Do you feel fatigued and stressed? If you’re exhausted and can’t seem to catch-up on sleep this is just one sign that you could be suffering from adrenal fatigue. Adrenal fatigue occurs when the adrenal glands are overworked. The adrenal glands produce many hormones including cortisol, the stress hormone. Cortisol is a potent anti-inflammatory. In fact, if the adrenal glands were working properly nobody would need to take prednisone, cortisone injections, or other anti-inflammatories. Our bodies are designed to handle inflammation on their own. Inflammation is bad news, not just because of pain, but because nearly all chronic disease starts with out of control inflammation. Cortisol also sends signals to manage blood sugar when you go long periods without eating. Cortisol also talks to your thyroid gland to help run your metabolism. If you have a thyroid problem, you also have an adrenal problem! High levels of cortisol in the body due to long term stress also messes up your gut. It promotes dysbiosis, which is basically when the bugs in your gut are out of balance. Remember, 70% of your immune system lives in that gut. When your gut is all jacked up, your immune system suffers. This equals more disease! If you’re experiencing any of the symptoms below, it may be due to adrenal fatigue. If so, you’re not alone, Dr. Della Parker specialized in treating adrenal fatigue.
Classic signs and symptoms of adrenal fatigue include:
- Fatigue and weakness, especially in the morning and afternoon
- A suppressed immune system
- Increased allergies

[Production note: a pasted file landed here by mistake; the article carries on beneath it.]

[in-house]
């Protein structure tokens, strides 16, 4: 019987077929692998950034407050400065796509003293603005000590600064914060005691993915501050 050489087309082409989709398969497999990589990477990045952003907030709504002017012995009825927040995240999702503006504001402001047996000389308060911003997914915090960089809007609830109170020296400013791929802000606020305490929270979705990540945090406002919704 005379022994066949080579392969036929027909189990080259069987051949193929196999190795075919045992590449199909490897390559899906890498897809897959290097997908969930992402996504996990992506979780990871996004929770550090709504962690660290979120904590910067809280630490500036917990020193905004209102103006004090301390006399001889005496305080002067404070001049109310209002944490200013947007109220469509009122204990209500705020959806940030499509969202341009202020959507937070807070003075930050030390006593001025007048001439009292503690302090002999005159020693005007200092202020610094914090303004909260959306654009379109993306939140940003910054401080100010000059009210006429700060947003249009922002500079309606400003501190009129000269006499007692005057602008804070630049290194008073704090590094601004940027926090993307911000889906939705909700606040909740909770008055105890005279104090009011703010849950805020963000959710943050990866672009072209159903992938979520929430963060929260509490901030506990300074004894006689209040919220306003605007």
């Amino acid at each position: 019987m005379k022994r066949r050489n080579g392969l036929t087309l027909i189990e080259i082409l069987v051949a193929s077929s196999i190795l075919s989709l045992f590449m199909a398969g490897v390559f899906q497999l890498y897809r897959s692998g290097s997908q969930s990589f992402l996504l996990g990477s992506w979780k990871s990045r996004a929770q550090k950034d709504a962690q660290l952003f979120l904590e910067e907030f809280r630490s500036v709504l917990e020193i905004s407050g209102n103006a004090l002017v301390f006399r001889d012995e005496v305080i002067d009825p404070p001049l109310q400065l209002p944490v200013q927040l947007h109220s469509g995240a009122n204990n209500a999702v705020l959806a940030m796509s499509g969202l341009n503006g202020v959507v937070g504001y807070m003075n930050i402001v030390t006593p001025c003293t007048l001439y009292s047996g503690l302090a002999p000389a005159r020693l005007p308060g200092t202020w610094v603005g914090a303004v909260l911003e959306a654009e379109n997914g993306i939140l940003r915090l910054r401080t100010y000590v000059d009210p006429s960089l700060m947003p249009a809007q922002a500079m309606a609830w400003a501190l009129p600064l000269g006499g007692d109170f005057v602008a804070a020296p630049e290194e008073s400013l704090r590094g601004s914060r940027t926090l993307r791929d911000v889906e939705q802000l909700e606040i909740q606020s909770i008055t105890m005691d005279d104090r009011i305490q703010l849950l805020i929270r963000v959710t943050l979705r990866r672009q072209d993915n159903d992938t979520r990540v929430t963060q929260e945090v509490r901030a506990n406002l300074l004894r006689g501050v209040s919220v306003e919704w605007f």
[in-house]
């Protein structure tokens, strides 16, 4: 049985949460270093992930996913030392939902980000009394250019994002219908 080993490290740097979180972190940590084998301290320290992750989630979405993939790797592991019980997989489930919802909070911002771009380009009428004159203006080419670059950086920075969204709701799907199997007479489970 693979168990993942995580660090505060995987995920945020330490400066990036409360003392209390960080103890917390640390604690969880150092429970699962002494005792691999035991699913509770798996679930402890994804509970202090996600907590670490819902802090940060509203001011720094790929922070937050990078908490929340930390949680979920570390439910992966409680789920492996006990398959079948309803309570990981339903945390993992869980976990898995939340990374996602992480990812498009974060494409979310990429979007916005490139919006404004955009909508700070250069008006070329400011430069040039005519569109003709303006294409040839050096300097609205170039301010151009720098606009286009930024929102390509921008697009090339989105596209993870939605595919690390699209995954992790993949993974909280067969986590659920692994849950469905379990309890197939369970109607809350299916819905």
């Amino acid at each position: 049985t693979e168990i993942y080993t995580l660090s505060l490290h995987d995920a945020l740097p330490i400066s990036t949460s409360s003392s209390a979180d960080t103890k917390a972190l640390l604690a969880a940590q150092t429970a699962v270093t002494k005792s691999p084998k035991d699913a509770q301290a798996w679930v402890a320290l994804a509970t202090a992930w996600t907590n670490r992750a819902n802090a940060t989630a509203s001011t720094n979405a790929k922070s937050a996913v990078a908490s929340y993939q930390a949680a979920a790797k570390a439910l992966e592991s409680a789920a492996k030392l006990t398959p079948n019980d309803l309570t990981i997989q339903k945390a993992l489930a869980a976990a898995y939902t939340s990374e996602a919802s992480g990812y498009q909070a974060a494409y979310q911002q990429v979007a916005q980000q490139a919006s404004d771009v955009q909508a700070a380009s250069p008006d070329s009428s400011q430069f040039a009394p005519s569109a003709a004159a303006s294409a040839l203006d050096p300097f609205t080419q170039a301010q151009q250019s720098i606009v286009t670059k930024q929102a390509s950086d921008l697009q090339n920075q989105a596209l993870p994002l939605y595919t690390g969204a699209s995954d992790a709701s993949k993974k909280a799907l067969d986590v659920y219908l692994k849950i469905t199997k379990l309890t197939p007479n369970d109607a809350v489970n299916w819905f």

- Muscle and bone loss and muscular weakness
- Cravings for foods high in salt, sugar or fat
- Hormonal imbalance
- Skin problems
- Autoimmune disorders
- Increased PMS or menopausal symptoms
- Low sex drive
- Lightheadedness when getting up from sitting or lying down
- Decreased ability to handle stress
- Trouble waking up in the morning, despite a full night’s sleep
- Poor memory
Additionally, people with adrenal fatigue often get a burst of energy around 6 p.m., followed by sleepiness at 9 p.m. or 10 p.m., which is often resisted. A “second wind” at 11 p.m. is then common, which often may keep you from falling asleep until 1 a.m.
Further, those with adrenal fatigue often also have abnormal blood sugar levels and mental disturbances, such as increased fears and anxiety, and rely on coffee, soda and other forms of caffeine to keep them going.
As the names implies, the most common symptom of adrenal fatigue is unrelenting fatigue, a feeling of being run down or not able to keep up with your daily demands. And because fatigue is such a common symptom, the syndrome is very often missed or misdiagnosed by physicians.
Most people need adrenal support to either prevent inflammation from worsening and going toward a disease state or to help your body appropriately handle stress for other reasons.